A few in the HR tribe will see some particular keywords in that story that seem to crop up frequently when we’re called in to referee someone’s foolish re-enactment of Rocky 2. “Accusation”, “took offence”, “push around”, “Friday night” and, worst of all, “drinks party”. As often happens in cases of a workplace rumble, the combatants try to laugh the thing off as a bit of “boys will be boys”. But reality, much like Russell Crowe, bites. His well known uncontrollable temper has led to what is known in showbiz as “Oscar suicide“. Workplace fights can ruin workplace relationships, bring a company into disrepute or damage a brand.
Lust is an easy one to find examples for. We’re all human, most of us like intimacy, and most of us quite enjoy the rather unhygienic aspect of what is sometimes involved in human intimacy. As a general rule though, it should be kept to oneself and/or one’s significant others. It certainly shouldn’t be brought to work. If one is caught with their pants down, the best course of action is to immediately ‘fess up, apologise to everyone and everything, and meekly accept whatever punishment is meted out. The worst thing to do is to make excuses, as did CEO of Gearbox, Randy Pitchford, after he inadvertently left a memory stick containing pornography as well as Gearbox company files at Medieval Times. Pitchford’s protestations that “it never occurred to any of them that the reason why there was just that single porno was because of the magic trick” has been a goose that laid a golden egg to video game journalists with a comedy motif, meaning the story has gone somewhat viral in the gaming and tech industries.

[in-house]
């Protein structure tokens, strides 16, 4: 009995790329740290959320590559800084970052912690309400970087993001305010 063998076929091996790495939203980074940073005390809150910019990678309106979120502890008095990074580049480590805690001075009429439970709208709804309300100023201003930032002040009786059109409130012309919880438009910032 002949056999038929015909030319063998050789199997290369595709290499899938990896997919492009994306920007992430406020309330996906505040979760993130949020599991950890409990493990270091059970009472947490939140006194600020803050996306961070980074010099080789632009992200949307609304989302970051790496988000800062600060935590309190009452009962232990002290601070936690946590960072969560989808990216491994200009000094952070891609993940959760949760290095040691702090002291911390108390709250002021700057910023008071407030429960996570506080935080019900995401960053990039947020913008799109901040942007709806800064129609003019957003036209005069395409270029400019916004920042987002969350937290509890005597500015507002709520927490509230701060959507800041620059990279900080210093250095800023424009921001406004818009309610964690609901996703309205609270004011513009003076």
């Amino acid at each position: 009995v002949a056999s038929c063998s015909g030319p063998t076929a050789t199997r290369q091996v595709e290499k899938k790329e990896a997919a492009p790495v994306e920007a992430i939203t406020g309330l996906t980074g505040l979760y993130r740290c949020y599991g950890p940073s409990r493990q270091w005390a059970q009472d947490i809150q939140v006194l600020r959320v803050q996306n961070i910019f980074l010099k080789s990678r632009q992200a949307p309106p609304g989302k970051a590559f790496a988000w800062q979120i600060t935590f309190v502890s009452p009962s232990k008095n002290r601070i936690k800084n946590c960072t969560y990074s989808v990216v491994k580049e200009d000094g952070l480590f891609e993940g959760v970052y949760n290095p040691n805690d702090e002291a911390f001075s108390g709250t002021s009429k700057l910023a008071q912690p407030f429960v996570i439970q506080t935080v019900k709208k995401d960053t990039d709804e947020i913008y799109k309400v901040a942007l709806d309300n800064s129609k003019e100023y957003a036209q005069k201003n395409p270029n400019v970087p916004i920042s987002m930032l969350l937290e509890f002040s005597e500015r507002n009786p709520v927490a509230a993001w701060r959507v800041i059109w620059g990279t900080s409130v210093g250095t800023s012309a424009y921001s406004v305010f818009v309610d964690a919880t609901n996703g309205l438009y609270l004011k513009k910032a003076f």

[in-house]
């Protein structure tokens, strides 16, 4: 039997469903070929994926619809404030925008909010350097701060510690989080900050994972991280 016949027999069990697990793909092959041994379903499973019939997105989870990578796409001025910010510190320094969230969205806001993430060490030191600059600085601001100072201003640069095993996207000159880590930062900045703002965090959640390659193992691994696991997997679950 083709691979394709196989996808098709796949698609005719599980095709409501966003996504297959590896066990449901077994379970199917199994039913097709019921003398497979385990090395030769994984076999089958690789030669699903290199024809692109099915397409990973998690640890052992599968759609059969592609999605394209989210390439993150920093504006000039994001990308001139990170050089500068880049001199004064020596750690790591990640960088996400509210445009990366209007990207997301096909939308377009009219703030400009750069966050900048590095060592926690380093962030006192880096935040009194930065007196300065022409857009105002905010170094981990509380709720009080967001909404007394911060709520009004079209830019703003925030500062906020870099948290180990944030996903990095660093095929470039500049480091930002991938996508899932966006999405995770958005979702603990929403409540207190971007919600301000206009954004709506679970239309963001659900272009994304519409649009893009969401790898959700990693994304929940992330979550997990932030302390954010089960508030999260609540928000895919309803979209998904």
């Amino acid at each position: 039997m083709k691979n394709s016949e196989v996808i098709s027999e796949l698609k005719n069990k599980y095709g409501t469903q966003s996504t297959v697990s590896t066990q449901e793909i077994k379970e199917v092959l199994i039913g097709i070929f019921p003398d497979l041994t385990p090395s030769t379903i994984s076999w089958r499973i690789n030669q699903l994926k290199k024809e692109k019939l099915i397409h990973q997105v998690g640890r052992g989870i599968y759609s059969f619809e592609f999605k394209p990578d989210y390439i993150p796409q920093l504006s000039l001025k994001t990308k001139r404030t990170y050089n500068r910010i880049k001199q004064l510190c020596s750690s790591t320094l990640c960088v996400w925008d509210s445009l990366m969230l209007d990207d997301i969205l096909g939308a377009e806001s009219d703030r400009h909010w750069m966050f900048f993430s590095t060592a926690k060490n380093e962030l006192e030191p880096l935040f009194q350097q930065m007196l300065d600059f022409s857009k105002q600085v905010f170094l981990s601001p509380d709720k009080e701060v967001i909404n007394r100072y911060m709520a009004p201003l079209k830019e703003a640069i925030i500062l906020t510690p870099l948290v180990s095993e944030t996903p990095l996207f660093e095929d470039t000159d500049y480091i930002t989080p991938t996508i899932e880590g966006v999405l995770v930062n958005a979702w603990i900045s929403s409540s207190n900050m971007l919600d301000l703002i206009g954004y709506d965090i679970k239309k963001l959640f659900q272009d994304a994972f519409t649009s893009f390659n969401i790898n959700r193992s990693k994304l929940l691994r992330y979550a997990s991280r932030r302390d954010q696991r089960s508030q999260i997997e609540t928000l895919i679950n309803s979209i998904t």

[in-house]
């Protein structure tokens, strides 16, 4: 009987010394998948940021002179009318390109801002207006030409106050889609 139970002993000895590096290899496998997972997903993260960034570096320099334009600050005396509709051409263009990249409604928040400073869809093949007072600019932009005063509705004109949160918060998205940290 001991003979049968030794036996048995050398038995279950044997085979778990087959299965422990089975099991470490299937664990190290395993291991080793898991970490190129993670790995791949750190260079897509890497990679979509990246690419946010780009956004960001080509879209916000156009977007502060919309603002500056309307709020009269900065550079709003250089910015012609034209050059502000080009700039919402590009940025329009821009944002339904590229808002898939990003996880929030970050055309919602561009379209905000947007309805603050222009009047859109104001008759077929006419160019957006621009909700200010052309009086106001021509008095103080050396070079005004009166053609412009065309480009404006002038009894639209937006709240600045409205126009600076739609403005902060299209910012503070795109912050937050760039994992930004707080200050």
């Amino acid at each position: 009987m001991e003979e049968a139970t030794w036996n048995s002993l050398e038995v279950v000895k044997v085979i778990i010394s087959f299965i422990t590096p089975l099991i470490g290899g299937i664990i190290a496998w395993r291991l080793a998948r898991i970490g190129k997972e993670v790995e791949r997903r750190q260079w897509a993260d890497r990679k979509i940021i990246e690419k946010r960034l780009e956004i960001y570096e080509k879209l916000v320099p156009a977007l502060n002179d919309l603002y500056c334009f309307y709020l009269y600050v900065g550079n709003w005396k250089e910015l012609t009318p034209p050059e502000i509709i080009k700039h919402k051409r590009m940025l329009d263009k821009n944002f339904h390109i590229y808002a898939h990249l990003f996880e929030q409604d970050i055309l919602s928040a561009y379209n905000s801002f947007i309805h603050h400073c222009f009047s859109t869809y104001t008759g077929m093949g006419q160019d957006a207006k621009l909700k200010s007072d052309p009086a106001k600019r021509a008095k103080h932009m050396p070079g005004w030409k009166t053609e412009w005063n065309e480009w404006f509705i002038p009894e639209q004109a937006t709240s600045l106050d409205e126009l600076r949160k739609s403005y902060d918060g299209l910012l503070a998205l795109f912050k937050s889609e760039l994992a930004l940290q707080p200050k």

Mr Pitchford, like so many before him, has shown the folly and the ultimate cost to one’s reputation when one fails to keep one’s carnal desires under control, as well as the cost of not maintaining a healthy work/sex-life balance.
Would an extended lunch break count? Probably not. I’ve had access to a fridge at work for most of my HR career, and have even been awarded a whole shelf to myself (the company in question really should have pointed out this wonderful perk before I took the job, as it would have made their negotiating position considerably stronger), but I’ve never been there when someone has been dressed down or otherwise disciplined for abuse of this facility. I think it’s fair to say that gluttony-related sins that are serious enough to warrant intervention by HR are few and far between. Perhaps this is why this gripping incident of a purloined shrimp fried rice, live tweeted by Zak Toscani, went viral and had the entire HR world on the edge of their office chairs.